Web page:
Summit Notebook

Exclusive outtakes from industry leaders

L-3 CEO Strianese finds crawling around airplanes fun

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Michael Strianese, President and CEO of L-3 Communications Holdings Inc., is a roll up the sleeves kind of guy who likes nothing better than a close-up look at airplanes and wiring and sensors. And he’s not even an engineer.

“What do I like to do? I like to get down on the factory floor with the guys and crawl around airplanes and look at wiring and figure out how things work. So for somebody with a finance background, I think that surprises people,” he said at the Reuters Aerospace and Defense Summit. AERO-ARMS-SUMMIT/

“I think what might surprise people is I spend a lot of time developing some of the technical solutions on our unmanned systems that we developed internally over the last couple of years,” he said.

The company CEO has had a personal hand in the systems for the Viking 400, Mobius and Project Liberty aircraft.

Divorced defense giants reunited in Reuters office

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It might well have been the business divorce of the year, but it seems there are no hard feelings between the heads of defense contractors Northrop Grumman and jilted European partner EADS. AERO-ARMS-SUMMIT/

The companies had been bidding together to challenge Boeing for a deal worth up to $50 billion to supply aerial tankers to the Air Force. But Northrop pulled out in March leaving EADS, the Franco-German parent company of Airbus, to bid alone.

Northrop Grumman chief sees message in moving HQ to East Coast

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Northrop Grumman CEO and President Wes Bush (no relation to the former president) says there’s a message in moving the company headquarters across the country to a suburb of  Washington from Los Angeles.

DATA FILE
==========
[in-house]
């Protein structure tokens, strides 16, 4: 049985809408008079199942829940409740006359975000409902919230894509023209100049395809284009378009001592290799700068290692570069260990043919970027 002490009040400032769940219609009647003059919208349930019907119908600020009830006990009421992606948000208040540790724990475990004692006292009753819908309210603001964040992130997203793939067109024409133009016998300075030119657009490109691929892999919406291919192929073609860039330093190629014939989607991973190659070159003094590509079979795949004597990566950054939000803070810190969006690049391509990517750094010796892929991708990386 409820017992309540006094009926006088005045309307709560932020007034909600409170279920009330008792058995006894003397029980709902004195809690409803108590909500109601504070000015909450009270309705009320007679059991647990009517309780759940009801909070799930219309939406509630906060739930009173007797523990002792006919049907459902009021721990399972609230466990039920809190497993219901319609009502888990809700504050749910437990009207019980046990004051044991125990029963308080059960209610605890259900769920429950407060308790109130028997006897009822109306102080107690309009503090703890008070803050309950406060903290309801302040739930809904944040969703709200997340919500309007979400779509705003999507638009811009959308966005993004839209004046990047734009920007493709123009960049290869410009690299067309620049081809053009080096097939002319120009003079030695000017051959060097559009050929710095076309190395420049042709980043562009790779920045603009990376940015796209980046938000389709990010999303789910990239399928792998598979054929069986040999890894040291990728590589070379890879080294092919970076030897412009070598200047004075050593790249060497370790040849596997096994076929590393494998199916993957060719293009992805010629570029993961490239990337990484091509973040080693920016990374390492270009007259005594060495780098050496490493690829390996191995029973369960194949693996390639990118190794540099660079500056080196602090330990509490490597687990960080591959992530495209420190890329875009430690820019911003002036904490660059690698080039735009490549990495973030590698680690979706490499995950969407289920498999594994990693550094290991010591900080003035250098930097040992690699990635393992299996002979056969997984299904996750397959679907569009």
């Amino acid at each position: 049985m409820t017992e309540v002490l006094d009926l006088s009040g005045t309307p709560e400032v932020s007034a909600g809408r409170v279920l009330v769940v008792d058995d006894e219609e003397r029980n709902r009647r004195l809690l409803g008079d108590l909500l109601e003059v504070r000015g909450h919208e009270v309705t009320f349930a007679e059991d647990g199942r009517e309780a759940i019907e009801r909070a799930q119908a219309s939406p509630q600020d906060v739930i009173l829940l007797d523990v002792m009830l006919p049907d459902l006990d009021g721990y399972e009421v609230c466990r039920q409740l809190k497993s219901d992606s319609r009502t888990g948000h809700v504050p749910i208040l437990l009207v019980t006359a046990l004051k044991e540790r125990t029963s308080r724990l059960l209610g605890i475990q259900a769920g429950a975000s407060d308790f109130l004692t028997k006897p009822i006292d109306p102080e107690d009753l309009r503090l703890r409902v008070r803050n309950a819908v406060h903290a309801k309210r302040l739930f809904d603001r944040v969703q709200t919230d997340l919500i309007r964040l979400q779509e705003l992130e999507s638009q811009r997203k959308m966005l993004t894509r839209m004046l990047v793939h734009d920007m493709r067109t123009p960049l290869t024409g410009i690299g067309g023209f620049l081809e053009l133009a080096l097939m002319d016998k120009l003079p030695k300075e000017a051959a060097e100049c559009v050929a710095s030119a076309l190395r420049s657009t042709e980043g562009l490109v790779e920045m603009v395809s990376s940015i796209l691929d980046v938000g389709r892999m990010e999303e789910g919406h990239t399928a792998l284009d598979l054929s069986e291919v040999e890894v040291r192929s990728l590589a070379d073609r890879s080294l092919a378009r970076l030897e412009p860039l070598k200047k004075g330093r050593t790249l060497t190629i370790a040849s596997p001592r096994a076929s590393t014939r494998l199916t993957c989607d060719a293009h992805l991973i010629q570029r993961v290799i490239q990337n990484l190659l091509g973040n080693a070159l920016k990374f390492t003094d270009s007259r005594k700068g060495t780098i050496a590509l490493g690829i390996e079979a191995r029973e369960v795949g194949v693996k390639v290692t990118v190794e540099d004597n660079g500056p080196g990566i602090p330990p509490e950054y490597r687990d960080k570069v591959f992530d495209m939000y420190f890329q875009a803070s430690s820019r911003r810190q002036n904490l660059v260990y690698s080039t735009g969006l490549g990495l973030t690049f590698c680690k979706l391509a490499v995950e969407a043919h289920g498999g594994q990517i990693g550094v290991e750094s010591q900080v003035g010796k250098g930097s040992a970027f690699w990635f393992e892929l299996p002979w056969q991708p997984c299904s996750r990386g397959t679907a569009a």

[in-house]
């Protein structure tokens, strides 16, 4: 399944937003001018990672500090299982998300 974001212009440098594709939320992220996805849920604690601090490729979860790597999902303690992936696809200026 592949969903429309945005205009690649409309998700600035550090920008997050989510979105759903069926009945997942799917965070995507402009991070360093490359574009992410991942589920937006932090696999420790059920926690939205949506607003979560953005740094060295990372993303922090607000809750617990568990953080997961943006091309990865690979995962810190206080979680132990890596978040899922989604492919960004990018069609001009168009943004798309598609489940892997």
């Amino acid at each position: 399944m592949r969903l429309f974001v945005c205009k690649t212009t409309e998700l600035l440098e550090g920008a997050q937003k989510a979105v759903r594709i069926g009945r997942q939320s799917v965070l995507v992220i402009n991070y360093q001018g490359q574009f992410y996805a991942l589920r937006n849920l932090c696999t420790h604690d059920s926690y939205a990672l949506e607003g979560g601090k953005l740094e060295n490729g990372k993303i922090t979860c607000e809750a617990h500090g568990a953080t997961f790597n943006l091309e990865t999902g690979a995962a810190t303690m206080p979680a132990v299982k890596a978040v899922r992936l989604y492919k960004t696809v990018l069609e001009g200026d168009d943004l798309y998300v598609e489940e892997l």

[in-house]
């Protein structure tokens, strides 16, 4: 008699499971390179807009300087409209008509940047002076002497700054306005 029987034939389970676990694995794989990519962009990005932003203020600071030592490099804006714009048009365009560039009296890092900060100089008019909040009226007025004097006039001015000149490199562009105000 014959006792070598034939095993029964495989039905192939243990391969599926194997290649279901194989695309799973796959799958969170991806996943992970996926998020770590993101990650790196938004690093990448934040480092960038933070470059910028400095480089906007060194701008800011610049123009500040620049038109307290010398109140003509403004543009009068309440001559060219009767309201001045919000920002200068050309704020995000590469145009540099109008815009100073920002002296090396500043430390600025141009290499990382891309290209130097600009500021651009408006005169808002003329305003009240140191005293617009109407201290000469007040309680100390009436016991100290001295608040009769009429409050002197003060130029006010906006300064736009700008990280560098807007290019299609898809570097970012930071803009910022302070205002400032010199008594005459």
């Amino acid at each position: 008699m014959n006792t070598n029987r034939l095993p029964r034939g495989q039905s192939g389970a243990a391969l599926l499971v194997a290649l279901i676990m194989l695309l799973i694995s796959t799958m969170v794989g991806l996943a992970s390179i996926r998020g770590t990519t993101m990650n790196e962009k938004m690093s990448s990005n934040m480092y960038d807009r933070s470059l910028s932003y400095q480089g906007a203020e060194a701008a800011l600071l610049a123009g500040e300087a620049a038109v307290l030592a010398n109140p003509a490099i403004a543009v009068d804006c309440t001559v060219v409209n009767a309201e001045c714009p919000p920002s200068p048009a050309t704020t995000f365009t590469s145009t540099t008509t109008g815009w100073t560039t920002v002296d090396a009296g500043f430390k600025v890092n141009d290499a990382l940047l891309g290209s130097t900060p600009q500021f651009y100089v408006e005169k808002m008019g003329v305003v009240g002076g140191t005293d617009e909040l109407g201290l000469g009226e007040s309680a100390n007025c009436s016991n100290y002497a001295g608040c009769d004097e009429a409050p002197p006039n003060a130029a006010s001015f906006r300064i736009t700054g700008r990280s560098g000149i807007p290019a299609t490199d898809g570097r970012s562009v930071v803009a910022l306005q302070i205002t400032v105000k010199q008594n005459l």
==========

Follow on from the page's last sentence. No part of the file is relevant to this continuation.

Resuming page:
“I absolutely believe it’s something that we need to do and will be very good for our company,” Bush said at a Reuters Aerospace and Defense Summit. AERO-ARMS-SUMMIT/

Lockheed Martin bracing for a new reality

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Lockheed Martin CEO Robert Stevens says despite cost cutting, the defense industry will survive based on new global security needs and adds that Lockheed’s portfolio is well positioned for change.

EADS chief longs for airplane that is no longer

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What would you guess is the airplane that the head of  the company that produces the Airbus longs for?

Think fast and past.

Concorde,” Louis Gallois, EADS Chairman and CEO, says without hesitation. “It’s a dream.”

Boeing Defense President Muilenburg on mixing business with cycling

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Boeing Defense, Space and Security President and CEO Dennis Muilenburg speaks eloquently about defense cycles, but did you know that he is something of a cyclist who typically rides about 100 miles a week?

AERO-ARMS-SUMMIT/The give away was the glowing tan he was sporting when speaking at the Reuters Aerospace and Defense Summit.

Lockheed CEO Stevens says he learns a thing or two from new generation

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Lockheed Martin Corp. CEO Robert Stevens, who turns 59 years old tomorrow, says he learns every day from the new generation at the defense company he heads — although he still doesn’t IM.

AERO-ARMS-SUMMIT/The son of a Pennsylvania steelworker who enlisted in the Marines instead of college, later completing  his education on the GI program, says, “I am one of the luckiest people you are going to meet.”

AIA CEO Blakey says she’s got Jet-A in her veins

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AERO-ARMS-SUMMITAerospace Industries Association Chief Executive Officer Marion Blakey says when she started working on aviation issues earlier in her career she was hooked.

She has held a number of prominent positions in Washington that emphasized transportation and safety.

EADS O’Keefe sees corporate life similarities to government, academia

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He’s been head of NASA, the Navy, and Louisiana State University and spent practically his whole professional life in either government or academia. USA/AERO-ARMS-SUMMIT

So when it came time for the next step on a varied career path, Sean O’Keefe broke from the past and chose the corporate route.

Would you send a postcard of Boeing’s new Dreamliner?

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For some fans, Boeing’s first test flight of its new 787 Dreamliner this week was apparently a virtual postcard.

The aerospace company says people sent about 25,000 postcards electronically of the lightweight commercial plane made primarily from carbon-based plastics and titanium.

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